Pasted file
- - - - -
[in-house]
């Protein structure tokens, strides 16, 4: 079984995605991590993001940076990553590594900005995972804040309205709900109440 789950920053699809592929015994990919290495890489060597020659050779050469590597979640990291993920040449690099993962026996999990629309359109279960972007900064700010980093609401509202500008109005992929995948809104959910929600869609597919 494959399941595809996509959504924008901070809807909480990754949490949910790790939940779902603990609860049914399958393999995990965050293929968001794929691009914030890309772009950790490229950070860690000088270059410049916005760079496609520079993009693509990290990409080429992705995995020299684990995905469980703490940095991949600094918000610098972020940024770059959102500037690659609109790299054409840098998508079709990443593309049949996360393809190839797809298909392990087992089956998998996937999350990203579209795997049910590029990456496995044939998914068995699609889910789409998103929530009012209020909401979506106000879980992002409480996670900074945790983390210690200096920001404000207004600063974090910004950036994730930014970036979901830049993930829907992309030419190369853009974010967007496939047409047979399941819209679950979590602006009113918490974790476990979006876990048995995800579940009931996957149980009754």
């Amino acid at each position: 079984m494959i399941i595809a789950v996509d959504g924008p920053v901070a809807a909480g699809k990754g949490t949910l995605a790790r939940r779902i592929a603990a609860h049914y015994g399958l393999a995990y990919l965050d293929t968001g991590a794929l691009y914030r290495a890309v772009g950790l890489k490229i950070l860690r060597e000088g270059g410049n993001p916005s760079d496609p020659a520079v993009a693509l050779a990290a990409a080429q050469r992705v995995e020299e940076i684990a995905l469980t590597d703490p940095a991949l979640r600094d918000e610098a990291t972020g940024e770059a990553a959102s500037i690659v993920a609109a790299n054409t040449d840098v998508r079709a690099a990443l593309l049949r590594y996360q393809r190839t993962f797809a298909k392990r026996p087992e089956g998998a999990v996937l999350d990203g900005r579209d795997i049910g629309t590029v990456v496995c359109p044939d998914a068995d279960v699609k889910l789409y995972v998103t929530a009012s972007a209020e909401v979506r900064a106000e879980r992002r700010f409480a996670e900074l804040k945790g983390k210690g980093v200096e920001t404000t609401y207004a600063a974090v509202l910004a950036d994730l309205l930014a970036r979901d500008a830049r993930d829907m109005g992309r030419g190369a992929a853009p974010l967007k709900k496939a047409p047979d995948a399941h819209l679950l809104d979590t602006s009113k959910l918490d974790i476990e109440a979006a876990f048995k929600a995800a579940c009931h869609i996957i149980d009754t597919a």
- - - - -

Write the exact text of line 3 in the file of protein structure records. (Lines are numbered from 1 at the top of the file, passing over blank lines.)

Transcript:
């Amino acid at each position: 079984m494959i399941i595809a789950v996509d959504g924008p920053v901070a809807a909480g699809k990754g949490t949910l995605a790790r939940r779902i592929a603990a609860h049914y015994g399958l393999a995990y990919l965050d293929t968001g991590a794929l691009y914030r290495a890309v772009g950790l890489k490229i950070l860690r060597e000088g270059g410049n993001p916005s760079d496609p020659a520079v993009a693509l050779a990290a990409a080429q050469r992705v995995e020299e940076i684990a995905l469980t590597d703490p940095a991949l979640r600094d918000e610098a990291t972020g940024e770059a990553a959102s500037i690659v993920a609109a790299n054409t040449d840098v998508r079709a690099a990443l593309l049949r590594y996360q393809r190839t993962f797809a298909k392990r026996p087992e089956g998998a999990v996937l999350d990203g900005r579209d795997i049910g629309t590029v990456v496995c359109p044939d998914a068995d279960v699609k889910l789409y995972v998103t929530a009012s972007a209020e909401v979506r900064a106000e879980r992002r700010f409480a996670e900074l804040k945790g983390k210690g980093v200096e920001t404000t609401y207004a600063a974090v509202l910004a950036d994730l309205l930014a970036r979901d500008a830049r993930d829907m109005g992309r030419g190369a992929a853009p974010l967007k709900k496939a047409p047979d995948a399941h819209l679950l809104d979590t602006s009113k959910l918490d974790i476990e109440a979006a876990f048995k929600a995800a579940c009931h869609i996957i149980d009754t597919a």